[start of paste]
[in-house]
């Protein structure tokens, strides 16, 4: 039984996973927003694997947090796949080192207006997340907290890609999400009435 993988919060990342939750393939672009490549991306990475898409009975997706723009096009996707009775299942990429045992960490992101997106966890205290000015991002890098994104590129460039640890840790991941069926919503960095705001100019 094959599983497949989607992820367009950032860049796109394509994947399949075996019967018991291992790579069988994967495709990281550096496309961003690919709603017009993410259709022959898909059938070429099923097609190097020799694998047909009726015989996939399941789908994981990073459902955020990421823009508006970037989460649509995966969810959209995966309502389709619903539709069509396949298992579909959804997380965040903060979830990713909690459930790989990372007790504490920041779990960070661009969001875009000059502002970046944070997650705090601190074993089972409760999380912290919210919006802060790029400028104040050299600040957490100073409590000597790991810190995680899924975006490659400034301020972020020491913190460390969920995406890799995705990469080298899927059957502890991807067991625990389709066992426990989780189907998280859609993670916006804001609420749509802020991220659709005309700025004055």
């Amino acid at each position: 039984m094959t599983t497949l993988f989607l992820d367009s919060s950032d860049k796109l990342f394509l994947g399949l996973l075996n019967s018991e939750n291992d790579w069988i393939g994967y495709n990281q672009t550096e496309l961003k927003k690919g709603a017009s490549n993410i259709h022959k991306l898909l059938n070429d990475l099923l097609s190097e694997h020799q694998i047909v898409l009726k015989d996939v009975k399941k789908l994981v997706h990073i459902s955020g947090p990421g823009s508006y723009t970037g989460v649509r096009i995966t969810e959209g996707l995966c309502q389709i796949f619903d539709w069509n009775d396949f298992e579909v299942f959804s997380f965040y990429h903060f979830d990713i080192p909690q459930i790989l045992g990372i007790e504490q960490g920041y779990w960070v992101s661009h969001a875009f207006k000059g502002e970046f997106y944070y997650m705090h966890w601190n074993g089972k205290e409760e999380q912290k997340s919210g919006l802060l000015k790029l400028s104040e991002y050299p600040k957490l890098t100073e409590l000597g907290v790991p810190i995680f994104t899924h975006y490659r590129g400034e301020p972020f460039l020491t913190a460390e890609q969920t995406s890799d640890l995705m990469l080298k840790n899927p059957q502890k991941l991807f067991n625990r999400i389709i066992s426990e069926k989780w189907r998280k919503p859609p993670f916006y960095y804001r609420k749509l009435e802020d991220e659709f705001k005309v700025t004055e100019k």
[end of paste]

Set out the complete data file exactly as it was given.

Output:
[in-house]
């Protein structure tokens, strides 16, 4: 039984996973927003694997947090796949080192207006997340907290890609999400009435 993988919060990342939750393939672009490549991306990475898409009975997706723009096009996707009775299942990429045992960490992101997106966890205290000015991002890098994104590129460039640890840790991941069926919503960095705001100019 094959599983497949989607992820367009950032860049796109394509994947399949075996019967018991291992790579069988994967495709990281550096496309961003690919709603017009993410259709022959898909059938070429099923097609190097020799694998047909009726015989996939399941789908994981990073459902955020990421823009508006970037989460649509995966969810959209995966309502389709619903539709069509396949298992579909959804997380965040903060979830990713909690459930790989990372007790504490920041779990960070661009969001875009000059502002970046944070997650705090601190074993089972409760999380912290919210919006802060790029400028104040050299600040957490100073409590000597790991810190995680899924975006490659400034301020972020020491913190460390969920995406890799995705990469080298899927059957502890991807067991625990389709066992426990989780189907998280859609993670916006804001609420749509802020991220659709005309700025004055």
């Amino acid at each position: 039984m094959t599983t497949l993988f989607l992820d367009s919060s950032d860049k796109l990342f394509l994947g399949l996973l075996n019967s018991e939750n291992d790579w069988i393939g994967y495709n990281q672009t550096e496309l961003k927003k690919g709603a017009s490549n993410i259709h022959k991306l898909l059938n070429d990475l099923l097609s190097e694997h020799q694998i047909v898409l009726k015989d996939v009975k399941k789908l994981v997706h990073i459902s955020g947090p990421g823009s508006y723009t970037g989460v649509r096009i995966t969810e959209g996707l995966c309502q389709i796949f619903d539709w069509n009775d396949f298992e579909v299942f959804s997380f965040y990429h903060f979830d990713i080192p909690q459930i790989l045992g990372i007790e504490q960490g920041y779990w960070v992101s661009h969001a875009f207006k000059g502002e970046f997106y944070y997650m705090h966890w601190n074993g089972k205290e409760e999380q912290k997340s919210g919006l802060l000015k790029l400028s104040e991002y050299p600040k957490l890098t100073e409590l000597g907290v790991p810190i995680f994104t899924h975006y490659r590129g400034e301020p972020f460039l020491t913190a460390e890609q969920t995406s890799d640890l995705m990469l080298k840790n899927p059957q502890k991941l991807f067991n625990r999400i389709i066992s426990e069926k989780w189907r998280k919503p859609p993670f916006y960095y804001r609420k749509l009435e802020d991220e659709f705001k005309v700025t004055e100019k």